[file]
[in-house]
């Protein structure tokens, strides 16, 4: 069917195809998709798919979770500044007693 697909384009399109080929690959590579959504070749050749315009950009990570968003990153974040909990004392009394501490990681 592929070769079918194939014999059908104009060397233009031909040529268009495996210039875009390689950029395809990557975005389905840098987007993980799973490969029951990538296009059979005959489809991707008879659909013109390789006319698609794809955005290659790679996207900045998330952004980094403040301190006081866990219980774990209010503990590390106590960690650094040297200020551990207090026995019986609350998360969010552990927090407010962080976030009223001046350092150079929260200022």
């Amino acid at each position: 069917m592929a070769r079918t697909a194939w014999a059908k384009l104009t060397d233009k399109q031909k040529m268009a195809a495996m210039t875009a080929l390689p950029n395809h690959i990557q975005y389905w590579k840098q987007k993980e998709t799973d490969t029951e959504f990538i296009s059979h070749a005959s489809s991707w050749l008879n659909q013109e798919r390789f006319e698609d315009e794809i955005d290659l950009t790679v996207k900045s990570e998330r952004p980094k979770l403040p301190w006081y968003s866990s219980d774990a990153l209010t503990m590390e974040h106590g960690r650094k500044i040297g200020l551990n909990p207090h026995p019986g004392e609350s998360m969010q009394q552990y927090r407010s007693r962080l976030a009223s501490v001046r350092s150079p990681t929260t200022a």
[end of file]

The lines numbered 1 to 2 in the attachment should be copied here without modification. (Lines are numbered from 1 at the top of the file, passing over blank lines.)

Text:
[in-house]
């Protein structure tokens, strides 16, 4: 069917195809998709798919979770500044007693 697909384009399109080929690959590579959504070749050749315009950009990570968003990153974040909990004392009394501490990681 592929070769079918194939014999059908104009060397233009031909040529268009495996210039875009390689950029395809990557975005389905840098987007993980799973490969029951990538296009059979005959489809991707008879659909013109390789006319698609794809955005290659790679996207900045998330952004980094403040301190006081866990219980774990209010503990590390106590960690650094040297200020551990207090026995019986609350998360969010552990927090407010962080976030009223001046350092150079929260200022």